This past Saturday was “National Coming Out Day.” Several blogs that I follow had poignant first-person accounts of the sense of relief and congruity that an individual can feel once they disclose to the people they care about the most the reality of their same-gender attraction.
For those of us who are straight, and don’t spend a whole lot of time processing, wrestling, hiding, or managing our heterosexuality, I think there will always be a gap in our understanding of what it is like to be persistently same-gender attracted – particularly within the Christian community. We might like to try to step into a gay person’s shoes – but at the end of the day – I think we can’t really fully grasp the multi-layered complexities of the process of discovery and coming out.
A few of years ago I attended a conference that gathered same-gender attracted Christians of varying perspectives. I intentionally chose to fly under the radar – to attend as a “normal Jane” (which in this situation meant that most people simply assumed I was gay). For two and a half days, I chose to set aside some of my most significant identifiers – wife, mother, New Direction leader. I found it exhausting. I had to be constantly vigilant. It took a lot of energy to watch what came out of my mouth particularly when meeting new people (which I did a lot of) – because those identifiers were so ingrained as part of my “get to know me” script. As I reflected on that conference experience, I think one of the things God wanted me to experience, albeit in a very limited fashion, was the burden of hiding significant parts of your identity. Being a wife or a mom or a ministry leader doesn’t define me, but they do describe very important parts of me. And keeping those identifiers under wraps was really hard – I felt diminished in some way – even though I was the one who had chosen to do so. God birthed a deeper empathy in me that weekend – for which I’m very grateful.
So I have a different take on “National Coming Out Day” than I used to. I’m not threatened by it anymore. I still hope that young kids don’t label themselves too prematurely. And I still pray that those who come out as gay will make wise decisions about faith, community and relationships. But I’m better prepared to understand that coming out, in and of itself, is really just about being honest, being authentic, no longer hiding.
“National Coming Out Day” coincided with a major holiday – Thanksgiving – here in Canada. That meant that when I came to the office this morning I had the opportunity to field some calls from some parents whose kids had disclosed their sexual identity to them over the weekend. Some were shell-shocked. Some had a thousand questions. Some were grieving. I’m delighted to say that none were angry or horribly freaking out (we’ve had those in the past too).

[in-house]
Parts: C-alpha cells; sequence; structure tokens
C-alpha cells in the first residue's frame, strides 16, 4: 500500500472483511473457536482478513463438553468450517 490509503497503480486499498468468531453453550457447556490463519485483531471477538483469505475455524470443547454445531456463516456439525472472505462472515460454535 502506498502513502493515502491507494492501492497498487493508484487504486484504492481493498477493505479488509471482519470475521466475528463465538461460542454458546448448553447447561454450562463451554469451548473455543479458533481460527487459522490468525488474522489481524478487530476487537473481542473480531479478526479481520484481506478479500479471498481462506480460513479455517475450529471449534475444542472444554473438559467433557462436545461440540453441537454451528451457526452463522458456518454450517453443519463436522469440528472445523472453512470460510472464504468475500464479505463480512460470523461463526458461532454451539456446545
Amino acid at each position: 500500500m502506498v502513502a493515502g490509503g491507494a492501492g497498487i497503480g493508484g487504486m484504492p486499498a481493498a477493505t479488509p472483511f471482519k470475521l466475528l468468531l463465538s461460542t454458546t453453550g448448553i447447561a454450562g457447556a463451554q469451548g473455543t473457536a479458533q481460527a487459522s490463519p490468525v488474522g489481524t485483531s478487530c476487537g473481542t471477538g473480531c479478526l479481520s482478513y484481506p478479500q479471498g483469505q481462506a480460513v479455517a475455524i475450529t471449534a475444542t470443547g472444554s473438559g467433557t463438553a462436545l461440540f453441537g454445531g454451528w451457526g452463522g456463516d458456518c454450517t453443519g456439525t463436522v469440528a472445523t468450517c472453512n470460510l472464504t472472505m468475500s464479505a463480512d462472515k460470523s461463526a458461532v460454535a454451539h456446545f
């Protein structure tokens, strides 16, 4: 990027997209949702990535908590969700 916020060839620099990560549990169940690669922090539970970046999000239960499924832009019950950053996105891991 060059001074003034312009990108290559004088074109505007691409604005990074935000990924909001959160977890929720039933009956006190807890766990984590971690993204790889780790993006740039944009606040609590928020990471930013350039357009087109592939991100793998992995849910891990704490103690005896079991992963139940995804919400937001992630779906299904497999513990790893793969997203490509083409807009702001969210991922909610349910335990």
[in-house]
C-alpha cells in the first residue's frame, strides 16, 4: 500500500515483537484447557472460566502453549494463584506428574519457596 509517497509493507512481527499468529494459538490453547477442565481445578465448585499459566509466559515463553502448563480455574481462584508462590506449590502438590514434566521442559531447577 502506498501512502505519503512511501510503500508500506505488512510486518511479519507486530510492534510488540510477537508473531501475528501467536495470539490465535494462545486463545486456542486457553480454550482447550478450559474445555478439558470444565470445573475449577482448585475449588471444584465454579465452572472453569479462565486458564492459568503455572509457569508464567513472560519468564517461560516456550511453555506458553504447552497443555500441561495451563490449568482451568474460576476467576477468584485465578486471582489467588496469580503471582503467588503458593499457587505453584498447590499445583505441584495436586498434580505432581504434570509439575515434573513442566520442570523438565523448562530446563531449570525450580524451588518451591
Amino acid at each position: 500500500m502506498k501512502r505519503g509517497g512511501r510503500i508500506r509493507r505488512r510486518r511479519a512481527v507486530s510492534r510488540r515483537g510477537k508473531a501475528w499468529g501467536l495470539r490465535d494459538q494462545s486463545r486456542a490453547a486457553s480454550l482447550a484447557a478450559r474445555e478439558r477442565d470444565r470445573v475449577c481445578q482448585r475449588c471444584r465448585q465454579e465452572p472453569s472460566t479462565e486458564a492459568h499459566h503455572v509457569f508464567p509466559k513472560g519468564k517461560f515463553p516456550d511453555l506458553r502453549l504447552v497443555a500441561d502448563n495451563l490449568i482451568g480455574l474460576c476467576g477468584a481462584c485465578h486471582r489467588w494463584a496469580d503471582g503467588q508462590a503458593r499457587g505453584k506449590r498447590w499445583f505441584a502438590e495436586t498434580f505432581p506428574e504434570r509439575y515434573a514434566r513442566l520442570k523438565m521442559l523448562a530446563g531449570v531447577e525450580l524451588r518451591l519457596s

The thing about coming out is that the gay person has had years to prepare for that moment – the loved ones, even if they had some inkling in the past – may be caught off guard.
When we gather parents together for a supportive place of sharing and prayer, this is what I say:
• This is a safe place to process all the complex emotions that may come with your child’s disclosure.
• We won’t make any assumptions about you except for one: that you are here because you love your child.
• Our focus is on coming to a place of acceptance where you are free to love unconditionally and where you are best positioned to be useful to God in his pursuit of your child.
• This is NOT about:
o fixing your child
o fixing you
o theological debate
o blame or guilt
o everyone having to think alike or agree
Coming out requires grace on all sides. And grace is what we seem to have such a hard time grasping.
If you’re a pastor or a ministry leader, ask yourself, “How many people have felt safe coming out to me?” It’s a pretty good test for whether or not you embody grace.
Frankly, I wish there were other coming out days that straight people could expeirence. Because I wish there was more honesty. I wish there was more authenticity. And I wish there was more grace for the reality of the messiness that pervades all of our lives.
To the kids who came out this weekend: grace to you.
To the parents who are now processing: grace to you.
To a church still easily threatened: grace to you.
To an impatient gay community: grace to you.